Article L. 132-1 of the French Monetary and Financial Code defines a payment card as "any card issued by a credit institution or an institution referred to in Article L. 518-1, which enables its holder to withdraw or transfer funds".
Consequently, the Observatory's remit covers cards issued by credit institutions or other assimilated entities that serve to withdraw or transfer funds. It does not cover the single-purpose cards that, pursuant to Article L. 511-7, 5░ of the Monetary and Financial Code, benefit from an exemption to banking monopoly. These cards are issued by an undertaking and accepted as means of payment by said undertaking itself or by a limited number of acceptors that have financial and commercial ties with the issuer.
There are several types of payment cards on the French market that come within the Observatory's remit. A distinction is generally made between cards whose payment and withdrawal procedures rely on:
a limited number of issuing and acquiring credit institutions (generally referred to as "three-party" cards),
a large number of issuing and acquiring credit institutions (generally referred to as "four-party" cards).
These cards offer various functions and may be classified according to the following functional typology:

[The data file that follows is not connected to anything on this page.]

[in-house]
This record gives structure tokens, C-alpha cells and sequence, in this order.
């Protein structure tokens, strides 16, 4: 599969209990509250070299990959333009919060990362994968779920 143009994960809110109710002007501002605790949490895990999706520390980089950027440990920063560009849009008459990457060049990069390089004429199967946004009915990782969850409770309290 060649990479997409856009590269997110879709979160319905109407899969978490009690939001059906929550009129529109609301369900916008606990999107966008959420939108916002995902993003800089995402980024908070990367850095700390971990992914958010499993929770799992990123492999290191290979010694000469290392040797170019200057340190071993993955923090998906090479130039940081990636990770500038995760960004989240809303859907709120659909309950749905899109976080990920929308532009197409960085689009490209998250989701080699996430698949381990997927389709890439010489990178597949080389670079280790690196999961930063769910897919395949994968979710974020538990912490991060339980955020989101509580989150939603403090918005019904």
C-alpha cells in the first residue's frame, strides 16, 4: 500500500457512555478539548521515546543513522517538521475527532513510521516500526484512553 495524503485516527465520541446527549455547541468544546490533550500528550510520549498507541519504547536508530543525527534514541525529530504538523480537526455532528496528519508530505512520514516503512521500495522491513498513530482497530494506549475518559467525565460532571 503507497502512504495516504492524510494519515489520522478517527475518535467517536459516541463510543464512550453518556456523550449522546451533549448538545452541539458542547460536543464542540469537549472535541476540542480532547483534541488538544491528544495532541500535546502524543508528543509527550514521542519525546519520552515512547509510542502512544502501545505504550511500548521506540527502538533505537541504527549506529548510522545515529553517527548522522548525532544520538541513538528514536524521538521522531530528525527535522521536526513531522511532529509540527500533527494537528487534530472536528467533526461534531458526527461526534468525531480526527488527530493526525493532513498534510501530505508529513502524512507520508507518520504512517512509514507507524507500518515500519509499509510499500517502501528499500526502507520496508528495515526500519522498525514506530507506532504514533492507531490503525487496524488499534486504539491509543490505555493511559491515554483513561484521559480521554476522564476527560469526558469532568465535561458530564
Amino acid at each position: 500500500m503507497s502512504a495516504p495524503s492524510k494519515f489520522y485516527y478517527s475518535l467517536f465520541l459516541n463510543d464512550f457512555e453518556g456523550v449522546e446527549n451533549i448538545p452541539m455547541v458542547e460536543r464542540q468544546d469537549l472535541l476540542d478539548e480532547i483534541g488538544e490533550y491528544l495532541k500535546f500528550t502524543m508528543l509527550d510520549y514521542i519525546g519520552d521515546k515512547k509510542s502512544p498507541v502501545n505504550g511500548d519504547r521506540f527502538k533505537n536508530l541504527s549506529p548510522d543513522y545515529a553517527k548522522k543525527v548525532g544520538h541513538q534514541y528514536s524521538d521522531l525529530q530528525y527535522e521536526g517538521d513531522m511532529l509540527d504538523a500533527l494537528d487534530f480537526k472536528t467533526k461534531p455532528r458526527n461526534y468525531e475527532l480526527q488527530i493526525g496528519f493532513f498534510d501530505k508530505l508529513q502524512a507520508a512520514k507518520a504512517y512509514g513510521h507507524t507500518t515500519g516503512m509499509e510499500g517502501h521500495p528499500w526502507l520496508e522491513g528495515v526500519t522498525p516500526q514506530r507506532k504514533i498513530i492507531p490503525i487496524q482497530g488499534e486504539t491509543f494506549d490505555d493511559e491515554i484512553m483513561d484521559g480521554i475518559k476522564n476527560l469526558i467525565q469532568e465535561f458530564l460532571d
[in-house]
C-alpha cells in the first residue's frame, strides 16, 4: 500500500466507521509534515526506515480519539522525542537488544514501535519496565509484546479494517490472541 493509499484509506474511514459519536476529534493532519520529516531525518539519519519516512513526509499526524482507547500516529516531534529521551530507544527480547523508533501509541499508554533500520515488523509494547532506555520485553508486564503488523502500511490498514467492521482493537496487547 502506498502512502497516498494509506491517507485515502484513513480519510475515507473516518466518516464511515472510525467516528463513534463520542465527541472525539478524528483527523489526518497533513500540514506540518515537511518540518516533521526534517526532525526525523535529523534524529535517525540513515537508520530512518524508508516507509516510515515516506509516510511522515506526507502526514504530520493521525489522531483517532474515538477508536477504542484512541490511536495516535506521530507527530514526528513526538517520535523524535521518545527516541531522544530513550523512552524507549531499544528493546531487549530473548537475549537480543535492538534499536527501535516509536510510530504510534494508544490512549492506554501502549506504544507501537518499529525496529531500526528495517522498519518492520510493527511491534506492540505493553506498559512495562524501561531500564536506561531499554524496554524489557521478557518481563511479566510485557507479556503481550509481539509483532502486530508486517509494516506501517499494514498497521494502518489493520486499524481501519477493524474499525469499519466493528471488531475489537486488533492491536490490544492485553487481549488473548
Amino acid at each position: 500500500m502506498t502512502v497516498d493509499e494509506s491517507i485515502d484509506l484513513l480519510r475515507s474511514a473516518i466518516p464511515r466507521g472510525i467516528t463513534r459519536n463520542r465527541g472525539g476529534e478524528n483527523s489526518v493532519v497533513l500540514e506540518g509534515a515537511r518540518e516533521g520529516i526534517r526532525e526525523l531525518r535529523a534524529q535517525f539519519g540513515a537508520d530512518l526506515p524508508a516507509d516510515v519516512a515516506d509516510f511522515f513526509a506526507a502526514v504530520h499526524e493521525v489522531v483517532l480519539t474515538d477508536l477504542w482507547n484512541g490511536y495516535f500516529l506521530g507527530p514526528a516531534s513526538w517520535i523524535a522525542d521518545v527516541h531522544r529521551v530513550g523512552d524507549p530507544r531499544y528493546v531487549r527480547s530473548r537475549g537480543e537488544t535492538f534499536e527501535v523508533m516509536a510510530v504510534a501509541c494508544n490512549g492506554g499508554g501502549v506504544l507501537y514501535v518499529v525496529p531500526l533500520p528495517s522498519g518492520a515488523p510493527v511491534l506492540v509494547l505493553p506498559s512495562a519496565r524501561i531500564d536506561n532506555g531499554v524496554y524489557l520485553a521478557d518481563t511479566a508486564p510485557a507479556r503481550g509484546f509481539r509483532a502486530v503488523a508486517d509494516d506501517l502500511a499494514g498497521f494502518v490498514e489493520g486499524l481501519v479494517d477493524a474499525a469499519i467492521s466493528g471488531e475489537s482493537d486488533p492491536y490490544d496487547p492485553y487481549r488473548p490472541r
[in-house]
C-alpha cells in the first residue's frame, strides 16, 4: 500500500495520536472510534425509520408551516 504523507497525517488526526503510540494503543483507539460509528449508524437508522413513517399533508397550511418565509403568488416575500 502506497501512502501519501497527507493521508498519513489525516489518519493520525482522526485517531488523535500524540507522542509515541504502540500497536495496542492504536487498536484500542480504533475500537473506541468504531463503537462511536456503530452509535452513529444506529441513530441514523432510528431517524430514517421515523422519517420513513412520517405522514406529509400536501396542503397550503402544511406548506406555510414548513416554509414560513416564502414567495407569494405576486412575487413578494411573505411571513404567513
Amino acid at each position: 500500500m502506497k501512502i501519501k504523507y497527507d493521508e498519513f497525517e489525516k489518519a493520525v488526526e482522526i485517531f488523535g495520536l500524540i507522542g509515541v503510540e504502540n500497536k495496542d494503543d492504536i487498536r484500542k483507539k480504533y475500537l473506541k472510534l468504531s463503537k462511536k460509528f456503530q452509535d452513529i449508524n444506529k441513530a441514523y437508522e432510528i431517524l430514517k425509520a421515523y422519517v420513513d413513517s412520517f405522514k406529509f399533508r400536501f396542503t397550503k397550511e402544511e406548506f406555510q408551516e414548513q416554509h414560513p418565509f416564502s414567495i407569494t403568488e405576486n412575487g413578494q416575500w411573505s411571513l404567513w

Debit cards are cards that draw on a deposit account and enable their holders to make withdrawals or payments that are debited in accordance with a timeframe set out in the card issuance contract. The debit may be immediate (for withdrawals or payments) or differed (for payments).
Credit cards are backed by a credit line that carries an interest rate and with a maximum limit negotiated with the customer. These serve to make payments and/or cash withdrawals. They enable holders to pay the issuer at the end of a determined period (over 40 days in France). The acceptor is paid directly by the issuer without delay.
National cards serve to make payments or withdrawals exclusively with acceptors established in France.
International cards serve to make payments and withdrawals at all national or international acquiring points managed by national acquirers or by foreign partner acquirers.
Electronic purses are cards that store electronic money units. Under the terms of Article 1 of CRBF Regulation 2002-13, "a unit of electronic money constitutes a claim recorded on an electronic medium and accepted as a payment instrument, within the meaning of Article L. 311-3 of the Monetary and Financial Code, by third parties other than the issuer. Electronic money is issued against the receipt of funds. It shall not be issued for an amount that is higher in value than that of the funds received".